After a 2022 marked by great division, 2023 could be the year of change in Libya.
For at least ten months, Libya has been split between two rival political and military coalitions: on the one hand, the Government of National Unity based in Tripoli of Prime Minister Abdulhamid Dabaiba, recognized by the international community and supported by Turkey; on the other, the government of national stability led by the designated prime minister Fathi Bashagha.
In fact it is a parallel executive based in Cyrenaica, initially from Egypt and Russia but now increasingly abandoned to itself.
Libyan General Khalifa Haftar, the strong man of Benghazi and commander of the self-proclaimed Libyan National Army, has been in dialogue behind the scenes with the Tripoli authorities for some time, effectively discharging the parallel government in Tobruk.
The OPEC member country’s oil production recovered after mid-year lockdowns and is now stable at 1,2 million barrels of oil. The ceasefire in force since October 2020 is holding, but the Syrian mercenaries of Turkey and the Russians of the Wagner group continue to be on the ground.
There were sporadic episodes of armed attacks, in particular the failed attempt by forces linked to Bashagha to enter Tripoli on August 27, which cost the lives of more than 30 people.
In his latest briefing to the United Nations Security Council, the United Nations Special Envoy to Libya, Abdoulaye Bathily, he urged the member countries of the Security Council “to help Libyans mark 2023 as the year of the beginning of a new era through the rise of legitimate institutions through free and fair elections”.
To achieve this goal, the Senegalese politician – who took over from the US in September Stephanie Williams at the head of the United Nations Support Mission in Libya (Unsmil) – asked to “exert pressure” on Libyan leaders to agree on the rules for presidential and parliamentary elections which, according to him, should be held simultaneously.
The international situation could be favorable to this design. The presence in Italy of a stable political government with full powers, the slow rapprochement underway between Turkey and Egypt, the launch of a more pragmatic foreign policy by the United Arab Emirates are all elements that could favor the elections and, more in general, the reunification of the country.
Libya’s path is also linked to the presidential elections in Turkey in June 2023. The Turkish head of state, Recep Tayyip Erdogan, has invested heavily in the North African country, actually without receiving much in return.
In fact, Italy, and not Turkey, is Libya’s main trading partner, with a value that exceeded 2022 billion euros in the first nine months of 9,02.
According to data released by the Tripoli office of the Agency for the promotion abroad and internationalization of Italian companies (ICE), since the beginning of 2022 trade has recorded an increase of 80,85 percent compared to the same period of 2021, with a market share of 23,66 percent, ahead of:
- China (3,67 billion euros of trade and 9,62 percent of market share),
- Spain (3,23 billion euros of trade and 8,47 per cent of market share),
- Greece (3,16 billion euros and 8,47 per cent of the market),
- Germany (2,91 billion euro of trade and 7,82 per percent of the market share),
- Turkey (2,54 billion euros and 6,67 percent of the market) and
- United States (1,84 billion euros of trade and 4,82 percent of the market share).
A possible turning point could also come from the announcement of new and huge quantities of gas offshore Libya.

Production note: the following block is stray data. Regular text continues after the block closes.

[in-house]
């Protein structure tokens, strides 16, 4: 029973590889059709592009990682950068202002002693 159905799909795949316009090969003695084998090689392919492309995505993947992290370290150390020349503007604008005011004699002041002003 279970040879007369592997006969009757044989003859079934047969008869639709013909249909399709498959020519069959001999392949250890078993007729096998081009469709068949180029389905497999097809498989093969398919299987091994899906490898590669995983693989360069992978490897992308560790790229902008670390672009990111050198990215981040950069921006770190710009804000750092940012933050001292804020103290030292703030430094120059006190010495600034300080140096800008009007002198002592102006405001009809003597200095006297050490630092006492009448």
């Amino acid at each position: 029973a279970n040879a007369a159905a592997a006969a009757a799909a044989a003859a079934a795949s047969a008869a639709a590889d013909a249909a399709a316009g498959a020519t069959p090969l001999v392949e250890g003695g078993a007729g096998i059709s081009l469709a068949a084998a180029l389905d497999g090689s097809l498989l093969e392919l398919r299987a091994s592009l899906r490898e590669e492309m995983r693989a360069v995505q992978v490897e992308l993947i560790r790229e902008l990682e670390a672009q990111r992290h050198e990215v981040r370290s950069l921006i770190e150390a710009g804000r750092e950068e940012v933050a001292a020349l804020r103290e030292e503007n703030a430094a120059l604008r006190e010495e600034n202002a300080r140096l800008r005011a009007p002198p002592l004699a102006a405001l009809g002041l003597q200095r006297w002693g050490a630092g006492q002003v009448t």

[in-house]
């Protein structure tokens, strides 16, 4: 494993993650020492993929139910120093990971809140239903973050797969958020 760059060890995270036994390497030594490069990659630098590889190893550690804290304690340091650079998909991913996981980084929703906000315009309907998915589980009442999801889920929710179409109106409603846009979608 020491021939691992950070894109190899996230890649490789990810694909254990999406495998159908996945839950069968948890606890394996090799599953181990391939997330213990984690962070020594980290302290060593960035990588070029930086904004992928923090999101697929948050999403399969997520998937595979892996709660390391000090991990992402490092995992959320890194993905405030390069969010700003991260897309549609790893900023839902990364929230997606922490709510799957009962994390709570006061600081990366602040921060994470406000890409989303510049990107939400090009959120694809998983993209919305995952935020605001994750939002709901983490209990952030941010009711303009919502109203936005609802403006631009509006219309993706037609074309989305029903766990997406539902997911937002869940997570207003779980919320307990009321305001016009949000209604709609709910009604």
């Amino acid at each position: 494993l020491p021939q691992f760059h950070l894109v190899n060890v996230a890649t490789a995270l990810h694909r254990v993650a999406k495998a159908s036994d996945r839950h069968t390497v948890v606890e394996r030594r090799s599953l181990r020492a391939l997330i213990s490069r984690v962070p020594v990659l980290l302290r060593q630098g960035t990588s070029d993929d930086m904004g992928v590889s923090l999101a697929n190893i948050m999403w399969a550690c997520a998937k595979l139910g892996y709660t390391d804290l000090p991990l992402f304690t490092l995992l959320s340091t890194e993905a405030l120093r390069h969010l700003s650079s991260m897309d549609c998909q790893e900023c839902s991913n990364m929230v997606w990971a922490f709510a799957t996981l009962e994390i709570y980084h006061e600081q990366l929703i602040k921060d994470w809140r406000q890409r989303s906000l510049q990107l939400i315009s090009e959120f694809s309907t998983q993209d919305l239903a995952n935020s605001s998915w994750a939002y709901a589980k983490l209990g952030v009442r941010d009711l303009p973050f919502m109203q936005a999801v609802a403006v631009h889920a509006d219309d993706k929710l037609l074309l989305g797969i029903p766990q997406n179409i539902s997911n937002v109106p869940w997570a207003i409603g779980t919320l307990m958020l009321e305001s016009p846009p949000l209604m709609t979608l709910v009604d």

Last December, the managing director of Eni, Claudio Descalzi, spoke of the discovery of large quantities of hydrocarbons in Libya: “We have discovered a lot of oil and gas, especially gas. We hope to be able to start new projects in Libya”.
Eni is the only international company that has never left the country (not even during the war) and which in addition guarantees the country’s only source of income, moreover while oil prices on international markets are very high, and is to invest several tens of billions of dollars in the North African country.
It is no coincidence that a few days ago the Libyan Supreme Council for Energy Affairs, chaired by Prime Minister Abdulhamid Dabaiba, reviewed cooperation in the hydrocarbon sector with the Italian company Eni, in particular as regards exploration areas A and E.
Structure A is located in the central part of Block NC41, approximately 75 kilometers from the Libyan coast in a water depth of between 93 and 145 metres, while Structure E is located in the central-eastern part of Block NC41, approximately 125 kilometers from the Libyan coast in a water depth between 205 and 235 meters.
The Libyan National Oil Corporation gives at least four reasons why the project needs to be implemented immediately.
First: Gas production at the Al Wafa and Al Salam fields will start declining in 2025 by more than 440 million cubic feet per day, which will lead to a shortfall in the supply of gas for domestic consumption and, if this loss is not compensated with investments and increasing production, the Libyan state will find itself in the paradoxical situation of having to import gas to power gas-fired power plants.
Second: The planned investment of $8 billion will bring Libya back to the fore again and attract investors from the oil and gas sector, which will lead to the advancement of the economy, creating many job opportunities and increasing income levels .
Third: the return that the Libyan state will get from this investment is estimated at 13-18 billion dollars, after recovering capital and operating expenses.
Fourth: the announcement of this project in 2023 will prompt the contracting companies engaged in the exploration of exploratory blocks, onshore and offshore, to start their activities.